Statement from District 11 Councilman Eric Costello:

“The prospect of keeping Under Armour, a home-grown company, in Baltimore City forever is a once in a lifetime opportunity. I strongly believe the City must be prepared to do whatever is necessary to ensure Under Armour may continue to grow, right here.

It is also important to note, this is not a tax break. This is the City leveraging borrowing power to build public infrastructure, which the City will own, against future tax revenues. There will be a rigorous review process of the TIF request at multiple levels, and I look forward to being actively engaged in this review once it comes before the City Council.”

Statement from Sagamore Development President Marc Weller:

“We’re excited to be a part of building something great in this City and proud that Baltimore is home to one of the largest urban renewal projects in America right now. The redevelopment of Port Covington will bring thousands of jobs to Baltimore City, new businesses, new parks, new transit, new ways to reach the waterfront and more. Our goal is to build on Baltimore’s hardworking heritage and harness the city’s innovative spirit to create a thriving, active and inclusive waterfront neighborhood at Port Covington. We want everyone to be a part of this and we are committed to building it together.

Currently, the public infrastructure needed for the transformation of Port Covington simply does not exist. In its present state, the roads, bridges and utilities in Port Covington, just cannot support the significant economic growth coming to South Baltimore. TIF is a way for Baltimore to pay for much-needed public infrastructure improvements without raising taxes on City residents or tapping into existing City resources. To put it simply, it’s a way for Baltimore to use future property tax revenue from new development to stimulate much-needed economic growth today. There are no tax breaks for developers involved; there are no subsidies; there are no handouts. This is Baltimore City building up Baltimore City for the future – to attract new businesses, create more jobs and support the continued growth and expansion of Under Armour here at home in Baltimore.”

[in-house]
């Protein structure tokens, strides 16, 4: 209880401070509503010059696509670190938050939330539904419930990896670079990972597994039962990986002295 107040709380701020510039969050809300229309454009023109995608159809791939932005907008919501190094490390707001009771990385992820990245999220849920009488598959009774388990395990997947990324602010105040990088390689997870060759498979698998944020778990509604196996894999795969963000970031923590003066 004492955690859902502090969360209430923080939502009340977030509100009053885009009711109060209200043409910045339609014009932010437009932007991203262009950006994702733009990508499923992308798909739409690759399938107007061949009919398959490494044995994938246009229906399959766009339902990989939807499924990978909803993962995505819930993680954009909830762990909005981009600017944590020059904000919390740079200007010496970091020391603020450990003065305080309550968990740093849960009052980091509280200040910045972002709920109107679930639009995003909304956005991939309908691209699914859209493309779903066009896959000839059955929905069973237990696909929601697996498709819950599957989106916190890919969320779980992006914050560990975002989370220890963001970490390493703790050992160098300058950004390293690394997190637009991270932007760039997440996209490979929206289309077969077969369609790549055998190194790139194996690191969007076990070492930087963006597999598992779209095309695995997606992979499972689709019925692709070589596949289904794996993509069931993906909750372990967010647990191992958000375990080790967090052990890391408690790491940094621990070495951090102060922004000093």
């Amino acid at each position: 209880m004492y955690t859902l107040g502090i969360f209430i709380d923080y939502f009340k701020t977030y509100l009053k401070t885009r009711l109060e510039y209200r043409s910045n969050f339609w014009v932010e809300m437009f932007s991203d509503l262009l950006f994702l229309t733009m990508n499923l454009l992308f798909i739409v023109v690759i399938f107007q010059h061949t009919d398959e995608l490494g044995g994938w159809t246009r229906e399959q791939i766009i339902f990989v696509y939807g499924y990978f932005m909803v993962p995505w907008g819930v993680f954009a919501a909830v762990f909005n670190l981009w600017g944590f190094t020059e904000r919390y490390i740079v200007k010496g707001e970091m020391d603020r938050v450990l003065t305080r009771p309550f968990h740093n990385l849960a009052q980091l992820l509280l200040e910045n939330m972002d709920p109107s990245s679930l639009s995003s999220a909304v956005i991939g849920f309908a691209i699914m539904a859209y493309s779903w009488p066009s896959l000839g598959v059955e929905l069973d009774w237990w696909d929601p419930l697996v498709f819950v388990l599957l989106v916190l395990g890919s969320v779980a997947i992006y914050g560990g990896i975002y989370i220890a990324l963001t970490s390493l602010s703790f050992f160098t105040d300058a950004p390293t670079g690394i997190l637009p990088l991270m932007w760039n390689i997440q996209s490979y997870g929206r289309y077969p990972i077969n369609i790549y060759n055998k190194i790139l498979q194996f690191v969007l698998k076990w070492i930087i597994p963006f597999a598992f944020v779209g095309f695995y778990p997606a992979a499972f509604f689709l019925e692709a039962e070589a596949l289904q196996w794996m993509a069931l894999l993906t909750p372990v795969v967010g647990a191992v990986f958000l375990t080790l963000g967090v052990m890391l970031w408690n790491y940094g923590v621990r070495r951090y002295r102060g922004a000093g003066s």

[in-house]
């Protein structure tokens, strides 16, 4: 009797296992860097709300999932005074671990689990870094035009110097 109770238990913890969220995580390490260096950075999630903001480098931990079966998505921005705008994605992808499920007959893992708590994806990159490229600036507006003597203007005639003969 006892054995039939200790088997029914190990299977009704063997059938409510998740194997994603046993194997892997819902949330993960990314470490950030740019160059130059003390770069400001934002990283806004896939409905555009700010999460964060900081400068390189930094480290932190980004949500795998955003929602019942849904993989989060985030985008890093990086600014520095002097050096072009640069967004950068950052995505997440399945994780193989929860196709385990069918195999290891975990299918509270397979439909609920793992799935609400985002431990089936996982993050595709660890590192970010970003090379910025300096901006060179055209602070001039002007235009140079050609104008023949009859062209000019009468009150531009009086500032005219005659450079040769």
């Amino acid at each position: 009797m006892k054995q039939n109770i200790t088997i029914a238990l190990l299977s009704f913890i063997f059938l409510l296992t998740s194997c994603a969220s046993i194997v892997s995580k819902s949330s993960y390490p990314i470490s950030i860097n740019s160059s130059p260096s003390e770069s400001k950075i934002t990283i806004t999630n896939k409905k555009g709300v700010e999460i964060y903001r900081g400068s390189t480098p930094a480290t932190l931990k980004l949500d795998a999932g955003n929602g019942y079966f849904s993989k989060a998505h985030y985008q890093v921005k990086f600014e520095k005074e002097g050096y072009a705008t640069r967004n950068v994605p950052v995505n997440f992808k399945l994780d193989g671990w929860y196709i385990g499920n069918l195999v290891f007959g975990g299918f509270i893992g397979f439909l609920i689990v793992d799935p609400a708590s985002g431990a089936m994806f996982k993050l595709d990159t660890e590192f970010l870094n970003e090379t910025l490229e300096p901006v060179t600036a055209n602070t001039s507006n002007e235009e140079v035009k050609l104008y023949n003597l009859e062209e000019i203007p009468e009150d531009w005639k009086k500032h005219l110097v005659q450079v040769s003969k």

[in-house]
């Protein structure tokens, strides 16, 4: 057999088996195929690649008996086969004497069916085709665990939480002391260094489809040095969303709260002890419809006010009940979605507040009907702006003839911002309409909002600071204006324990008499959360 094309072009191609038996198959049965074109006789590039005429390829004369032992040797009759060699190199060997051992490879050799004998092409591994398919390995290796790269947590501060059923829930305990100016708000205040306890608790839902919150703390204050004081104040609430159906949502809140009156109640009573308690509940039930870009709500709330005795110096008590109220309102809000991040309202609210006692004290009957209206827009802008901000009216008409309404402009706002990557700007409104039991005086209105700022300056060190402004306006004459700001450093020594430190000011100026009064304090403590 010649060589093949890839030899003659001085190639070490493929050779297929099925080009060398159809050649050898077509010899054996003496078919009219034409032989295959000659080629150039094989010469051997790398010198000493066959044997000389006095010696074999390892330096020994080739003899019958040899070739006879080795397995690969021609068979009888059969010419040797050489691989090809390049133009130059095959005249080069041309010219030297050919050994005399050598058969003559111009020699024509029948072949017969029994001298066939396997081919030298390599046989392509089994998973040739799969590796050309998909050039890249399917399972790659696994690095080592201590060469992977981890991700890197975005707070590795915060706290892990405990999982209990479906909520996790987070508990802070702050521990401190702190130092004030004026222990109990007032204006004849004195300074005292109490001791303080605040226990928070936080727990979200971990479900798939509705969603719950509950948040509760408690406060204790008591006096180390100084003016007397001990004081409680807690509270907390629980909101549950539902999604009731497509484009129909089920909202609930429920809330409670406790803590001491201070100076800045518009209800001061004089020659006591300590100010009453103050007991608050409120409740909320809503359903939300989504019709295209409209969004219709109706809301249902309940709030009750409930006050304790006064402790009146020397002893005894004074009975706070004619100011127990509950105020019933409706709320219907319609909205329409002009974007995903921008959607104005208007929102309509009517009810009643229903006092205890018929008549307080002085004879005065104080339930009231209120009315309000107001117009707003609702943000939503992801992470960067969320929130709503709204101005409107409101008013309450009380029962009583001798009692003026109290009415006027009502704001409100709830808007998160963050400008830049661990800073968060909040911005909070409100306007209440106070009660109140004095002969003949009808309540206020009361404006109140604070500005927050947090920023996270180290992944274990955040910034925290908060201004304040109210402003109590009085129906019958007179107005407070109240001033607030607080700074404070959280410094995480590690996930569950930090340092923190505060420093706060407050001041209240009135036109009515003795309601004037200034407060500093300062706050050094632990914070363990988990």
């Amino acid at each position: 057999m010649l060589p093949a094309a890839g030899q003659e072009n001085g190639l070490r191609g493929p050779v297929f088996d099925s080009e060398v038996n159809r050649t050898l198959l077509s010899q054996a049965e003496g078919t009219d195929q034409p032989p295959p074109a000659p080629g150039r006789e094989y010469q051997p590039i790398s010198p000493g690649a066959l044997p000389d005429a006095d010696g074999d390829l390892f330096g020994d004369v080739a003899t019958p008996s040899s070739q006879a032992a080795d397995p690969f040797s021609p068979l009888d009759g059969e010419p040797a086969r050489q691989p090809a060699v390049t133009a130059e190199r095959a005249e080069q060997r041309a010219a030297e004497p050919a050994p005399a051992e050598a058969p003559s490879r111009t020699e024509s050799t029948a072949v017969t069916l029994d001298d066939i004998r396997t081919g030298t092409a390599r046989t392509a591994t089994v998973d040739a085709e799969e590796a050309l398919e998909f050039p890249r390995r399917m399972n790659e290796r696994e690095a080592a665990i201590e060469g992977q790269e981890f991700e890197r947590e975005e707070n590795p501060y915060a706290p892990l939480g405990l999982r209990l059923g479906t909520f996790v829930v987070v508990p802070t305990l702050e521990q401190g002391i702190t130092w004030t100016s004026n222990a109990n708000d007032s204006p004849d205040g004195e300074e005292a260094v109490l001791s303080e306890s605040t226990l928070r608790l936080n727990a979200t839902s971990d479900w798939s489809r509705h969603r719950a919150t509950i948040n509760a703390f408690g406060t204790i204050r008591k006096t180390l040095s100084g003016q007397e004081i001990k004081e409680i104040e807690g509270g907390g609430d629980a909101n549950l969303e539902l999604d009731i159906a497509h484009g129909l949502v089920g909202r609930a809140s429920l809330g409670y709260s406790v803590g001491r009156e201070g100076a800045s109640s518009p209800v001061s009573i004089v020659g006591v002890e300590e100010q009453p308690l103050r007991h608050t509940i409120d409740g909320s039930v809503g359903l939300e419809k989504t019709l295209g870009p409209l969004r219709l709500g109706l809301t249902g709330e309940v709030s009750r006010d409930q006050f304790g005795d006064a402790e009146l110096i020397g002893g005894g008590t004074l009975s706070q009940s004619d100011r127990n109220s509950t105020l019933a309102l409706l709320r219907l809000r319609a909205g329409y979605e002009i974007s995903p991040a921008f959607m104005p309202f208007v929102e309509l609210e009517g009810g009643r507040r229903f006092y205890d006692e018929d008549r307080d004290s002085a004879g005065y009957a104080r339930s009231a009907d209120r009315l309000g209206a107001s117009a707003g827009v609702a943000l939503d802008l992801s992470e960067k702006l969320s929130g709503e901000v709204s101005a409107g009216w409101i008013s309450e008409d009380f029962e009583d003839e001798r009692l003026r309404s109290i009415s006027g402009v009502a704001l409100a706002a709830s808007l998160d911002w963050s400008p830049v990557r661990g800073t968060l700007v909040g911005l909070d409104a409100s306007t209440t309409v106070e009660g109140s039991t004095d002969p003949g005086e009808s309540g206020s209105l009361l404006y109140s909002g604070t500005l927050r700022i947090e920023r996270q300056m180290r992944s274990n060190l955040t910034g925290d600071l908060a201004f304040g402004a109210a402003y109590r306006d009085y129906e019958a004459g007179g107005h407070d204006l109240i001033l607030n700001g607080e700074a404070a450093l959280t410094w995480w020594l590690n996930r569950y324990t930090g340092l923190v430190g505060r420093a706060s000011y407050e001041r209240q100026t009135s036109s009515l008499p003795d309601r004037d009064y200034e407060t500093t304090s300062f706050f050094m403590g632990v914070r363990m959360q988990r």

Renderings Courtesy of Sagamore Development

Screen Shot 2016-03-14 at 2.31.15 PM (2)

Screen Shot 2016-03-14 at 2.31.20 PM (2)

About the Author:

Founder and Publisher of, longtime resident of South Baltimore, and a graduate of Towson University. Diehard Ravens and O's fan, beach volleyball enthusiast, dog lover, and "bar food" foodie. Email me at [email protected] and follow me on Twitter at @SoBoKevin.